Missouri is launching an apprenticeship program to expand talent pools for direct support professionals who work with people with developmental disabilities.
The Show-Me State, like many others, faces a severe shortage of direct care workers. To meet this need, the Missouri Talent Pathways program was recently approved by the US Department of Labor.
Duane Shumate, state coordinator of employment and community engagement in the Developmental Disabilities Division of the Missouri Department of Mental Health, said he mixes on-the-job mentoring with teaching. technical, with participants eventually becoming Certified Direct Support Professionals.
“It has a huge impact on families and people with disabilities, as families have to take time off from work to provide care because there is no adequate workforce,” Shumate explained. “It just creates a lot of risk and concern by having such a high turnover in this area right now.”
In addition to reducing the impact of high turnover rates, Shumate pointed out that another goal is to ensure that apprentices are well trained in national best practices to help people with developmental disabilities achieve their own goals and personal results.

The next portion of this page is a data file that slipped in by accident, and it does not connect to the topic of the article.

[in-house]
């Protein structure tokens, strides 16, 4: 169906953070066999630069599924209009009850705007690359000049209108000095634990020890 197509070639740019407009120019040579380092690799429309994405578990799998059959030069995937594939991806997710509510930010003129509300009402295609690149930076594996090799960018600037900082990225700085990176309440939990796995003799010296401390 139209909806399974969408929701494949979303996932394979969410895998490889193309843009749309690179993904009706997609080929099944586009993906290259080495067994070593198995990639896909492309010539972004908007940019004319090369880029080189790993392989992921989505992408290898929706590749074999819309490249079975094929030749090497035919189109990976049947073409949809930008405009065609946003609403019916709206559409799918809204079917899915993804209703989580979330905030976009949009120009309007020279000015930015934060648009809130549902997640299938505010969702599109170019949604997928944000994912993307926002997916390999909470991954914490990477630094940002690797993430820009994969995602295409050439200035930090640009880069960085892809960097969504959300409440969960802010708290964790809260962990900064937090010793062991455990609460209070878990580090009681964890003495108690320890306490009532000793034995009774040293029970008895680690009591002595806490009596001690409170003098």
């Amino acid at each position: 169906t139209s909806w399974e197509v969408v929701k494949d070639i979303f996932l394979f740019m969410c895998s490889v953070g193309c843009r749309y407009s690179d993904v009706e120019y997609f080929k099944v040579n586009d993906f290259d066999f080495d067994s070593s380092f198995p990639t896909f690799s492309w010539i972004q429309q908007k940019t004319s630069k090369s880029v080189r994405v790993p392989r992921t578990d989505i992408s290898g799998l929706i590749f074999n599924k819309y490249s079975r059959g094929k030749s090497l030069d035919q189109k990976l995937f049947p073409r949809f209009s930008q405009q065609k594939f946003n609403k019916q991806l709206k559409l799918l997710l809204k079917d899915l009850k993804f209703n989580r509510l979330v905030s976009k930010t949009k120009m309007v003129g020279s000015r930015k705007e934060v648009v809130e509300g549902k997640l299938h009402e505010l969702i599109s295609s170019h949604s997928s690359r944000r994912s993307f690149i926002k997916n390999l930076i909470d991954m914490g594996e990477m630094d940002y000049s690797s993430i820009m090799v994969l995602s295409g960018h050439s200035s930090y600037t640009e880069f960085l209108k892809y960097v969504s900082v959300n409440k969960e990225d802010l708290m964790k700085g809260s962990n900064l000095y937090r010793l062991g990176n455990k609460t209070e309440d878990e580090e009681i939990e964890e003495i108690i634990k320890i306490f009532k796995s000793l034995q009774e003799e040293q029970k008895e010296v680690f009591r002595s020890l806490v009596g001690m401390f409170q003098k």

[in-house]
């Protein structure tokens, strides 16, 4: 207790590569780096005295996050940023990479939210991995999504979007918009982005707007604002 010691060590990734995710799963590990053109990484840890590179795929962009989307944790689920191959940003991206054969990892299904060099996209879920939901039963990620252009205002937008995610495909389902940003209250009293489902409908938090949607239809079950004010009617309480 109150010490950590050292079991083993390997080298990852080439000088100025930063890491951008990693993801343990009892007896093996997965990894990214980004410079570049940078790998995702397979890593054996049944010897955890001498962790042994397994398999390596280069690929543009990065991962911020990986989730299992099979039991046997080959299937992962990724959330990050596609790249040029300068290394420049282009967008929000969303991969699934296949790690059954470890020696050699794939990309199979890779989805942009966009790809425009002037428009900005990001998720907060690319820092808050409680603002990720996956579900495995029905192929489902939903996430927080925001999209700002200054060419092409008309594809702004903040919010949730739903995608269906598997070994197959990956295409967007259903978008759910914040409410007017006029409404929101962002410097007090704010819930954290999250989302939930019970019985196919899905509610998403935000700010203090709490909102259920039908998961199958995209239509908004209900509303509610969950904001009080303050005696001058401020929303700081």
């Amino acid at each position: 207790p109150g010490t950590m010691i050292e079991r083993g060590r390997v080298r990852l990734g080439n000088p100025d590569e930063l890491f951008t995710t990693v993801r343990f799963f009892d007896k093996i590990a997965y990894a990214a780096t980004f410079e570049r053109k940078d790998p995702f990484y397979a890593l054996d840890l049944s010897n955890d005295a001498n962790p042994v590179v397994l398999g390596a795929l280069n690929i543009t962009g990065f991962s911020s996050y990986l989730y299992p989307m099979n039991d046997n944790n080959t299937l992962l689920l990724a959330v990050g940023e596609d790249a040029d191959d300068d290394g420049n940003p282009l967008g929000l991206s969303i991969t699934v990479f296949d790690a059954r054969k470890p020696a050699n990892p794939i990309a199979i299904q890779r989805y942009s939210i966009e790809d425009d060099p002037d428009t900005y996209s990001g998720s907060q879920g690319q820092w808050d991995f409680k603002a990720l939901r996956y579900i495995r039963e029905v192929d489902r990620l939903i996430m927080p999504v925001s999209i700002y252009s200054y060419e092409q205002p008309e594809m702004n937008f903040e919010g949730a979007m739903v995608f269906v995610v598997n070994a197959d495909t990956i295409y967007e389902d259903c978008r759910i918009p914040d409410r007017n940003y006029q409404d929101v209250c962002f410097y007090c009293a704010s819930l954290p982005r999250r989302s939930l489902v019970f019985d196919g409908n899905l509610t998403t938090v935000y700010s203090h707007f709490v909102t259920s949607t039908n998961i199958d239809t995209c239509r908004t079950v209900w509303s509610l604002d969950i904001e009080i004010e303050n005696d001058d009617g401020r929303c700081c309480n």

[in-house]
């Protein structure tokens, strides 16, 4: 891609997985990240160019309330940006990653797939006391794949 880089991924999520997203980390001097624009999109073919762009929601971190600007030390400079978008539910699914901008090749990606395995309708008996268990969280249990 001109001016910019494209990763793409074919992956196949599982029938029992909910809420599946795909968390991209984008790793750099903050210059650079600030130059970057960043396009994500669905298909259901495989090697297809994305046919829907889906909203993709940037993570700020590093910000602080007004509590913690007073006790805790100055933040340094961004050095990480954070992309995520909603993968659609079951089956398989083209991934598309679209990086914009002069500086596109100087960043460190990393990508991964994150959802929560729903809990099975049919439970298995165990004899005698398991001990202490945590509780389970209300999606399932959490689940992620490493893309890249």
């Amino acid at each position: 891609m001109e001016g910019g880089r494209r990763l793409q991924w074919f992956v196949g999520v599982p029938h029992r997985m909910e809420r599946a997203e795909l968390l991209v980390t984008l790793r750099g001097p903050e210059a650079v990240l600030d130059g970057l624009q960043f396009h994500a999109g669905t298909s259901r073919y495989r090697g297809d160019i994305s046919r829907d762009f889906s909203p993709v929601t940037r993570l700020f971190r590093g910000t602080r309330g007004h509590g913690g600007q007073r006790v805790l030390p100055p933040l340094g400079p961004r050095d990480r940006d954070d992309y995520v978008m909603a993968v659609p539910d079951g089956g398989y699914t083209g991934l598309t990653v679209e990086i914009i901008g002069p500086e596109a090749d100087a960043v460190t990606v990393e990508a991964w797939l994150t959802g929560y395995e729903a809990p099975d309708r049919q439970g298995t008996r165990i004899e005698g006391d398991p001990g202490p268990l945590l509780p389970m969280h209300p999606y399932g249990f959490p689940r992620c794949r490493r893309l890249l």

Jessica Bax, director of the division, said Missouri is approaching the labor shortage from several angles. She noted that Governor Mike Parson supports increasing reimbursement rates for direct care providers, as well as apprenticeship programs and other talent pipeline programs.
“One of the biggest benefits of having an apprenticeship program as a talent pool is the proven permanency benefits,” Bax pointed out. “Individuals tend to stay in employment, and one of the biggest impacts on the success of the individuals we serve is consistency.”
Department of Labor data shows that three years after completing an apprenticeship, people are often still employed at a retention rate of almost 90%.
Bax added that the program is the first of its kind and other states are looking to Missouri to replicate the model.
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